The organ of corti is the actual site of the sense of hearing inside the cochlea of the inner ear. It is a system of sensory and supporting cells and nerve fibres.
The organ of corti sits on top of a basilar membrane (Membrana spiralis) and is covered in the acellular tectorial membrane (German: Tektorialmembran, purple) that divides it from the lumen of the cochlear duct (German: Schneckengang).
The cells that are responsible for the perception of sound in the organ of corti are called hair cells. They are mechanical receptors that possess stereocilia bundles on their apical cell end. The bundles tips are connected by fine cell-membrane-bridges, the so called tip-links. Two typed of hair cells are differenciated by location:
Outer hair cells (OHC): (German: äußere Haarzellen) They stand next to each other in three rows of cells on the outside of the organ of corti. On their apical cell end there are three rows of stereocilia arranged in a W-pattern. The stereocilia of the OCH are anchored inside the tectorial membrane.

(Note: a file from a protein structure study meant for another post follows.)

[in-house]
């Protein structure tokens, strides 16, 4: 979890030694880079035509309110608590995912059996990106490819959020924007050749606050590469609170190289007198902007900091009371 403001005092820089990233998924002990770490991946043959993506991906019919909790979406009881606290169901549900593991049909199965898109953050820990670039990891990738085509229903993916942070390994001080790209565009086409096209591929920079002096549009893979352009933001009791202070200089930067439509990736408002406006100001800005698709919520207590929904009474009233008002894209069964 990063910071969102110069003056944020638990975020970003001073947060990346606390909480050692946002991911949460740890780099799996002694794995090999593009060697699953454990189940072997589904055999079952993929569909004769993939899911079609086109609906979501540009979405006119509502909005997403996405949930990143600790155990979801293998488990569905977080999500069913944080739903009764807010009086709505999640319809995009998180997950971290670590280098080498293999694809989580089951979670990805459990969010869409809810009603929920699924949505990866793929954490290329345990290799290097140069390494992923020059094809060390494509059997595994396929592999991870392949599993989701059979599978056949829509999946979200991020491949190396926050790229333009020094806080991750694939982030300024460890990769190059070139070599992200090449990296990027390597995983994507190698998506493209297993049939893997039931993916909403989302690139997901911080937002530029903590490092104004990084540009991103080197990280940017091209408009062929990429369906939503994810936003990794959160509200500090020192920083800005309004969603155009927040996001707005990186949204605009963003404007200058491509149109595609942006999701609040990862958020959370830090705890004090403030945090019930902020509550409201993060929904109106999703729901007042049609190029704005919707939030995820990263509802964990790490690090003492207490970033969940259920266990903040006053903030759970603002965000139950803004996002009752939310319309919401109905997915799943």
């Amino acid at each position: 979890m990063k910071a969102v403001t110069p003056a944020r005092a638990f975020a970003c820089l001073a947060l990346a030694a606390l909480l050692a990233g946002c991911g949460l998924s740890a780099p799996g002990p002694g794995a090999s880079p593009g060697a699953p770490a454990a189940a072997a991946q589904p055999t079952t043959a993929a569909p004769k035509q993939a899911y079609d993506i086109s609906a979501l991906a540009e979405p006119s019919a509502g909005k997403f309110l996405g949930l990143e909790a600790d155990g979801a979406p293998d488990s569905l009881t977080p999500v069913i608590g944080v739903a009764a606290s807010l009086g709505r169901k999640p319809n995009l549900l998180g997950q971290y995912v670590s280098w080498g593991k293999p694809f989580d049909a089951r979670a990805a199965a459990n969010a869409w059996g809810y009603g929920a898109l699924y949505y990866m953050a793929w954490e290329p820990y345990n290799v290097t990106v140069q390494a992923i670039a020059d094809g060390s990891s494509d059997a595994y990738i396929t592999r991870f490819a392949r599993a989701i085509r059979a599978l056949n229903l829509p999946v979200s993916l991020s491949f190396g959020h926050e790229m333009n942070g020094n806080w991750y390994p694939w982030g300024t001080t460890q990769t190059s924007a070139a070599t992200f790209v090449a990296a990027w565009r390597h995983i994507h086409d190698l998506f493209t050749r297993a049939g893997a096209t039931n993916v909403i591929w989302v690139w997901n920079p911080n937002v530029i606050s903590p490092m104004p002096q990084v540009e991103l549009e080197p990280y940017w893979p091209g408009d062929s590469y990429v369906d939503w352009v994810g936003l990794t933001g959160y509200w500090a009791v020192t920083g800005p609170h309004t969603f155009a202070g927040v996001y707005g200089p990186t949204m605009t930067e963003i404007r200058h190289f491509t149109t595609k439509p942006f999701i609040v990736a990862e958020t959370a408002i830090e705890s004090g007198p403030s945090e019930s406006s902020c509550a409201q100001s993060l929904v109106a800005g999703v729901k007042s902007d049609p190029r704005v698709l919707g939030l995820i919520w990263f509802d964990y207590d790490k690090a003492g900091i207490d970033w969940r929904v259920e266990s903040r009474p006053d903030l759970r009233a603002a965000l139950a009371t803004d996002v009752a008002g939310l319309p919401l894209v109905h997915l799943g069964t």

Inner hair cells (IGC): (German: innere Haarzellen) They form a single row of cells on the inner side of the organ of corti, closer to the central pilalr of the cochlea (modiolus). Their stereocilia are not in contact with the tectorial membrane.
In the organ of corti there are about 15,000 hair cells and also many supporting cells (German: Stützzellen), like phalangeal (Deiters) cells and inner and outer pillar cells.
Incoming sound signals move the basilar membrane and the tectorial membrane against each other. This movement stimulates the outer hair cells to actively change their own length which increases the wave movement of the basilar membrane to be strong enough to stimulate the inner hair cells which are the actual site of sensory perception. The vestibulocochlear nerve transmits the resulting nerve impulses to the CNS.